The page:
Ambitious dreams have now become a reality as the Ocean Cleanup deploys its $20 million system designed to clean up the 1.8 trillion pieces of trash floating in the Great Pacific Garbage Patch. Check out another Forbes piece on how Ocean Cleanup aims to reuse and recycle the ocean plastic.
The floating boom system was deployed on Saturday from San Francisco Bay and will undergo several weeks of testing before being hauled into action. The system was designed by the nonprofit Ocean Cleanup, which was founded in 2013 by 18-year-old Dutch inventor Boyan Slat. Their mission is to develop “advanced technologies to rid the world’s oceans of plastic.”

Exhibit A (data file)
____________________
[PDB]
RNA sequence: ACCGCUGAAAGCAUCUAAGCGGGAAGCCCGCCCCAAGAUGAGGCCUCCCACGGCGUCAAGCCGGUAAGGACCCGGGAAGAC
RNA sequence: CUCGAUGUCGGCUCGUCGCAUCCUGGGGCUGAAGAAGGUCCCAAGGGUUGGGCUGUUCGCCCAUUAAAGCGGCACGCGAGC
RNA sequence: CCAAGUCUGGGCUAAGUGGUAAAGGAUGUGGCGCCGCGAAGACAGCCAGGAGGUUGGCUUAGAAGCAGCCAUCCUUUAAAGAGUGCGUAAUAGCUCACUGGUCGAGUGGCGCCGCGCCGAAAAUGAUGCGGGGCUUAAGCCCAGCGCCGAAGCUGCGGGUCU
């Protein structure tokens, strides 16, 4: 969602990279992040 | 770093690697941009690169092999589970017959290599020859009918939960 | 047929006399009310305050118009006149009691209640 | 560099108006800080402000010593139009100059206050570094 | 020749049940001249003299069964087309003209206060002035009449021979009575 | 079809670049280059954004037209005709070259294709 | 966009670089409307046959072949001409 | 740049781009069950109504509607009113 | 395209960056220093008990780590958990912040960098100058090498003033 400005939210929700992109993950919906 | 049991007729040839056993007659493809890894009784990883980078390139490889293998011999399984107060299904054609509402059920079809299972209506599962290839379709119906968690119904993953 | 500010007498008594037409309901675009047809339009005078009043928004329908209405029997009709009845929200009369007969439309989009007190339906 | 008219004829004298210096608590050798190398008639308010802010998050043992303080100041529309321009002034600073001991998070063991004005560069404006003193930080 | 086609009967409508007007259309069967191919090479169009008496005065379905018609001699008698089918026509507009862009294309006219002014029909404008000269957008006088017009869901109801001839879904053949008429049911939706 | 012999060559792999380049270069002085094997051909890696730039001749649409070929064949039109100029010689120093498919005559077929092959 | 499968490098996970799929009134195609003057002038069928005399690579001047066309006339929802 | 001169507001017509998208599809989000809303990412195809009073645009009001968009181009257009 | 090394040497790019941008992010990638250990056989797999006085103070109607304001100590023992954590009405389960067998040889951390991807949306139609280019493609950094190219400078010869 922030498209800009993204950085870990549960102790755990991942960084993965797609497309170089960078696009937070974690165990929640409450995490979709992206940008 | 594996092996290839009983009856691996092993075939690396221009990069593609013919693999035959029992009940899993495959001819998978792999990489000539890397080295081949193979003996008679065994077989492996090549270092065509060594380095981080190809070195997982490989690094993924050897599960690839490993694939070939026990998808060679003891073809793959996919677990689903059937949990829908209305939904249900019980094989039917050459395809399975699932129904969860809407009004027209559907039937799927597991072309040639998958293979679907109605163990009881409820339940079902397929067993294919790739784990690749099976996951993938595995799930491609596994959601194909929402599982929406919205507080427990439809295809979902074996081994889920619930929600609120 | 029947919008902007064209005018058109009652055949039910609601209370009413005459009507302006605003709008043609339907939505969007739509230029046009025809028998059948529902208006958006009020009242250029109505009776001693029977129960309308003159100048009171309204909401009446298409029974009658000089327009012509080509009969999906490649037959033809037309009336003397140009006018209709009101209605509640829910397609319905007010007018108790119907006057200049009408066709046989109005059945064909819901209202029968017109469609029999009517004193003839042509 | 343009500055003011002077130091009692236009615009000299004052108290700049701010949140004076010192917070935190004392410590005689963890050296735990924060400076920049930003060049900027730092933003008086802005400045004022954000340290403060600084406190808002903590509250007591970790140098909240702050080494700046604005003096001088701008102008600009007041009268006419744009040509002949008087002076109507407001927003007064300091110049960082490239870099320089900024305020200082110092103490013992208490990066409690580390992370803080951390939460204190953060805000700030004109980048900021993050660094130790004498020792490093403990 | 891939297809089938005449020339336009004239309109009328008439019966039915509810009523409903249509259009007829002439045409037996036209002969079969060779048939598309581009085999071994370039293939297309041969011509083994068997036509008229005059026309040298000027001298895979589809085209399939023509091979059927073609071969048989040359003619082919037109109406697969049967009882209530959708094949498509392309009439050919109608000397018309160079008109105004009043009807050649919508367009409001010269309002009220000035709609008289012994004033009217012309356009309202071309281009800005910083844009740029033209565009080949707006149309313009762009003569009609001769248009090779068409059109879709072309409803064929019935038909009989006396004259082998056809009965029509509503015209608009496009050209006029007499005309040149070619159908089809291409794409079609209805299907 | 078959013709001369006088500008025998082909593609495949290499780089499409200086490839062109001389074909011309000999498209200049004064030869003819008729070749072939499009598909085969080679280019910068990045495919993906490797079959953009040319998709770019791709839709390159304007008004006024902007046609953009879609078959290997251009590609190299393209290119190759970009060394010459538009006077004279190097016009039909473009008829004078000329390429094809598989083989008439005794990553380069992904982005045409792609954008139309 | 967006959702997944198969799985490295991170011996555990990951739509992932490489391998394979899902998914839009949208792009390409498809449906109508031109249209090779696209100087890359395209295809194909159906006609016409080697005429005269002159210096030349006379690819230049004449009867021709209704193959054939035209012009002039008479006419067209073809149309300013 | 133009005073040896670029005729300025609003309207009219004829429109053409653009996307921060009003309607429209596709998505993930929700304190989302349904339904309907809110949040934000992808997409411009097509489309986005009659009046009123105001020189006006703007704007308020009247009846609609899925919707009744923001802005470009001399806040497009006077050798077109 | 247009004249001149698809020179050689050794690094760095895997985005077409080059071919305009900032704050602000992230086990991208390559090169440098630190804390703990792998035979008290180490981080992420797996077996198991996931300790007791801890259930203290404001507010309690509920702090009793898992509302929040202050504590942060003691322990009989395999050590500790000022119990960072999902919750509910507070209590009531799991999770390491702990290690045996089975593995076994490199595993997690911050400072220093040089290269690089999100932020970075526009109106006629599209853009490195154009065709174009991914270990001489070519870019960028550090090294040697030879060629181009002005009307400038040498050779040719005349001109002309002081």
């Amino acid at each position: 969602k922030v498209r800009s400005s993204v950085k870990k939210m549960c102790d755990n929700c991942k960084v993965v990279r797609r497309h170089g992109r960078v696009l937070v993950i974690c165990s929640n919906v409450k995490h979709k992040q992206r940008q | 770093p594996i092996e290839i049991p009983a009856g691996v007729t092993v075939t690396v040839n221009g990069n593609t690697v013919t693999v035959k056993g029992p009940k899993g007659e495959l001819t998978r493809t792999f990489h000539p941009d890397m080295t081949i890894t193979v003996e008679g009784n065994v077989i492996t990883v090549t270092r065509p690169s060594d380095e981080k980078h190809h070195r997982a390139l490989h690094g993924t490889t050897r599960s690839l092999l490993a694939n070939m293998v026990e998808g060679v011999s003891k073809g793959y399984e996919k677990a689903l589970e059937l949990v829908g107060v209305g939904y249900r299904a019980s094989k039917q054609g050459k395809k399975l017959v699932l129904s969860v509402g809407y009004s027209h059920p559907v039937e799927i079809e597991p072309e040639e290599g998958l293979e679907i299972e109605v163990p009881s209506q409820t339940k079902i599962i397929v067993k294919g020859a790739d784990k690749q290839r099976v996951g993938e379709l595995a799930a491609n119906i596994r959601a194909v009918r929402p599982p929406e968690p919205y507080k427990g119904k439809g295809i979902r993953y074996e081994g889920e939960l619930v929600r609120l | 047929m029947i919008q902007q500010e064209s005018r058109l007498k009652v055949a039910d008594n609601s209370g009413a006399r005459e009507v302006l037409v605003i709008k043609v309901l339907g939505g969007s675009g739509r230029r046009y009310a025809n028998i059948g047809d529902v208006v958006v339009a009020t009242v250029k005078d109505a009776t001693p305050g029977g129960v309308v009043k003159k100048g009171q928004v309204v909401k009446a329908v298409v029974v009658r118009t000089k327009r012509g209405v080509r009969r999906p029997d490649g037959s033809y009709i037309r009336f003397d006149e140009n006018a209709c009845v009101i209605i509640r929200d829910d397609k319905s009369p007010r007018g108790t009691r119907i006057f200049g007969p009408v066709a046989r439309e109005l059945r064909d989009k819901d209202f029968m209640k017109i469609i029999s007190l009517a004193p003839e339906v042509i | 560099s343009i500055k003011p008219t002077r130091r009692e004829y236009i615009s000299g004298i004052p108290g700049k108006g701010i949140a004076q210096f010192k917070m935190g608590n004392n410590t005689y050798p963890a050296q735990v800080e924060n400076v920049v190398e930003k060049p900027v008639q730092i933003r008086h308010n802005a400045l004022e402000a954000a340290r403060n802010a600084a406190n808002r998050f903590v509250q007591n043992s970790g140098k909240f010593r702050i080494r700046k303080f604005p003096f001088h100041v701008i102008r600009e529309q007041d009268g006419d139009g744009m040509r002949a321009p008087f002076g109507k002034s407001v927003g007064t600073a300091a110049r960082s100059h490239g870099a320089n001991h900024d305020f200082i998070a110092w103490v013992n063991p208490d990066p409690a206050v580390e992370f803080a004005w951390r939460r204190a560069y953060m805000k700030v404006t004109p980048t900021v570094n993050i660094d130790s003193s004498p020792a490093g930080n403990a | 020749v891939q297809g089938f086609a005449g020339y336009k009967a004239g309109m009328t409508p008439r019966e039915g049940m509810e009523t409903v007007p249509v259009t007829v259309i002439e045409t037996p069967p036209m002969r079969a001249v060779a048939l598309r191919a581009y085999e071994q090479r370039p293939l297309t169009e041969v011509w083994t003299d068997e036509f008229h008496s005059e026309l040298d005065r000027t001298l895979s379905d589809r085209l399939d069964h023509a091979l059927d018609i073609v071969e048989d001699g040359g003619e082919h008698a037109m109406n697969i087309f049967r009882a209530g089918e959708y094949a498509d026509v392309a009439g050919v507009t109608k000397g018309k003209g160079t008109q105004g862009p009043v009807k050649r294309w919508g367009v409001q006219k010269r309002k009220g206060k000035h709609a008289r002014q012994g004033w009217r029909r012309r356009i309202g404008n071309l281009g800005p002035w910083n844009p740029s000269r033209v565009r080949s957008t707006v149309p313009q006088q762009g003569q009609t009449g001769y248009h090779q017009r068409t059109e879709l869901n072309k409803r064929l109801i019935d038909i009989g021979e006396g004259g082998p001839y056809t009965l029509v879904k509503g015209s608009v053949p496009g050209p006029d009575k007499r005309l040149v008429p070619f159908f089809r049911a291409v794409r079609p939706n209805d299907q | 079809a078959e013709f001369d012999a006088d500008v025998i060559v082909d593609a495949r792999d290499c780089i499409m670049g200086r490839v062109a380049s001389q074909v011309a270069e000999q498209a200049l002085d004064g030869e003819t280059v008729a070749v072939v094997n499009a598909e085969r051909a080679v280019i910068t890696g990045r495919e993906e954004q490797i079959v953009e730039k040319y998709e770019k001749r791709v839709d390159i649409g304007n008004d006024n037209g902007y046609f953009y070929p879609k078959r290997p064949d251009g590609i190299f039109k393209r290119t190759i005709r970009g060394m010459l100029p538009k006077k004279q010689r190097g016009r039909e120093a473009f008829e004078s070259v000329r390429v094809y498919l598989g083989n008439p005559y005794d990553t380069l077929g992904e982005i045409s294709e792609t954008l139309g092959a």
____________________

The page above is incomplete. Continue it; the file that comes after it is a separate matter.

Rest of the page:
When the oceanographer Charles Moore first discovered the Great Pacific Garbage Patch–an area of the ocean where currents concentrate the plastic we throw into the ocean–in 1997, he was shocked by its magnitude and persistence. “It seemed unbelievable, but I never found a clear spot,” he wrote later in Natural History magazine. “In the week it took to cross the subtropical high, no matter what time of day I looked, plastic debris was floating everywhere: bottles, bottle caps, wrappers, fragments.” In the years since the plastic buildup has only worsened. In a recent article in the New York Times, Moore reported that the Patch, through a process of accretion, now contains “solid areas you could walk on.”